“I’ll make sure to keep that in mind,” Elgen growled, his own mind a little distracted to the times when he had carelessly bitten into such fruits, not bothering to check them beforehand. Harken had a small smile on his face as he turned to leave. “Hey, wait, how did you know that it had those things in there?”

Harken merely maintained his faintly smug expression and placed another piece of the shell between his teeth, continuing to chew. Elgen couldn’t help but feel an irking sensation as his desire to know the young man’s knowledge dug at him. The both of them knew it, and the fact that Harken was smiling over it made the feeling even more irritating.

“I’ll escort him out of the shop,” the aide informed Elgen as he followed Harken past the tapestries that hung in front of the entrance to the lavish room. The other reason that he was following Harken was because he was the attendant who minded the general store that Elgen owned. Making sure that the cloths were place back perfectly, the aide turned back to see that Harken was picking out another clay bucket to collect water with.

“Hey, I’m going to take this, alright?” Harken called back, though the question was more of a statement. Both of them were well aware that when about to undertake a task for Elgen, the helper was allowed to take anything that they believed they needed from the store, though the owner honestly didn’t care at all about the stock that sat there. If he had his way, he would have kept the front of it empty, after all it was merely a front, but for some reason the guards that he paid off preferred that he at least kept up a slight appearance, if only to ease their guilt slightly.

“Of course, will there be anything else that you need?” the attendant asked, glancing around at the rest of the store with boredom. Mostly it was just general supplies, and the occasional artefact whenever Elgen grew bored of it.

“I’ll just take a look at the trinkets, you know, in case I need to bribe someone with one,” Harken told him. The attendant just rolled his eyes behind his dark glasses. It was obvious that the demi-human was taking the opportunity to line his pockets with whatever he could while he could, though it mattered little, Elgen would review all of the items taken and take back all that wasn’t needed for Harken’s job.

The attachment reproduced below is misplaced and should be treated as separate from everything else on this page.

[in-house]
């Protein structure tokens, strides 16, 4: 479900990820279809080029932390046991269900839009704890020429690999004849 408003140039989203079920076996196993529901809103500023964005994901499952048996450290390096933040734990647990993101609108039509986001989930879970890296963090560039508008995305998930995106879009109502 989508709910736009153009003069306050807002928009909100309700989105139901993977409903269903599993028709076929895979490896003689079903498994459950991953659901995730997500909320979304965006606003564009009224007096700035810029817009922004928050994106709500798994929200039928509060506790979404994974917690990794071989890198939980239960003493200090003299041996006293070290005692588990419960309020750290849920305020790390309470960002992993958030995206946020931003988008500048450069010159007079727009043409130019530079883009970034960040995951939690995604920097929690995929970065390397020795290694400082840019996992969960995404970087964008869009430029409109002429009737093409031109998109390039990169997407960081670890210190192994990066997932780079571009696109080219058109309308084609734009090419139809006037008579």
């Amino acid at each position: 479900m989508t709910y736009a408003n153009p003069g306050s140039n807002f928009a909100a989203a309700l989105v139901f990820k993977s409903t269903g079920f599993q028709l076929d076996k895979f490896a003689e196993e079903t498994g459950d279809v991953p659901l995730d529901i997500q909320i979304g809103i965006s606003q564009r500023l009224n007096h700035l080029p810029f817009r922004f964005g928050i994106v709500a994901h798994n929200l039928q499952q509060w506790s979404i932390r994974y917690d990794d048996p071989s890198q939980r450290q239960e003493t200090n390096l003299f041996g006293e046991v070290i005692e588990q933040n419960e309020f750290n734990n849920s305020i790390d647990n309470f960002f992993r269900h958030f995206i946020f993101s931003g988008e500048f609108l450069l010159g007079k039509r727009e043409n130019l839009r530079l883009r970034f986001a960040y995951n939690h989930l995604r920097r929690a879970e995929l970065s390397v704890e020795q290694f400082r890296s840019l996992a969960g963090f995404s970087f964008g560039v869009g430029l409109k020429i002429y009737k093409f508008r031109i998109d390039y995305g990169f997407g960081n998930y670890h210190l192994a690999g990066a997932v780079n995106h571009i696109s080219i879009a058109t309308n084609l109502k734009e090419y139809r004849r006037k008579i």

Glancing away for a moment to the front of the store, the attendant almost jumped with surprise as Harken seemed to appear at the counter, tapping out an odd rhythm on the polished stone surface. The attendant glanced over the items that were placed there.

Writing down a list he counted off the bucket, some rope and a small knife that would ordinarily be used for meal preparation, though in this case he knew that that wasn’t the application that Harken had in mind. What caught his eye though were the small collection of symbols on chains. They weren’t gold, mere steel pendants with abstract inscriptions, but desolates almost never took them, knowing that they would only draw attention to those that wore them.

He shifted as he continued to mark the items off, feeling Harken’s gaze sweeping over him.

“So, how long has Elgen had a demi-human working for him?” Harken asked suddenly. The attendant dropped the bucket that he had been placing the items into for ease of carrying, forcing Harken to nimbly catch it, almost falling off of his chair to do so. “Hey, careful with my purchases!”

“How did you know?”

“Your spectacles can only hide your eyes so much,” Harken pointed out. While many attendants used the dark eyepieces to care for their vision, the attendant had also used it to shield his glowing eyes from those that were not too eager to be in the presence of demi-humans.

“I performed my duties for Mr. Elgen, and he rewarded me with the opportunity to improve on my position,” the attendant told Harken, who nodded, and gestured for him to elaborate on his story, making himself comfortable on the stool on the other side of the counter. “At first I took books from him as payment so I could teach myself to read and write, then one day he recognised my efforts and gave me this position so that I may improve myself even more.”

“So you’re the flagship for saving the demi-humans from their impoverishment?” Harken asked. The Attendant glanced at him, surprised.

“You speak quite well for one who’s still on the streets,” the attendant observed.

“The shop keepers try to use big words to confuse us uneducated folks, I learnt from them to try and keep up, and don’t think I don’t know that you’re dodging the question.”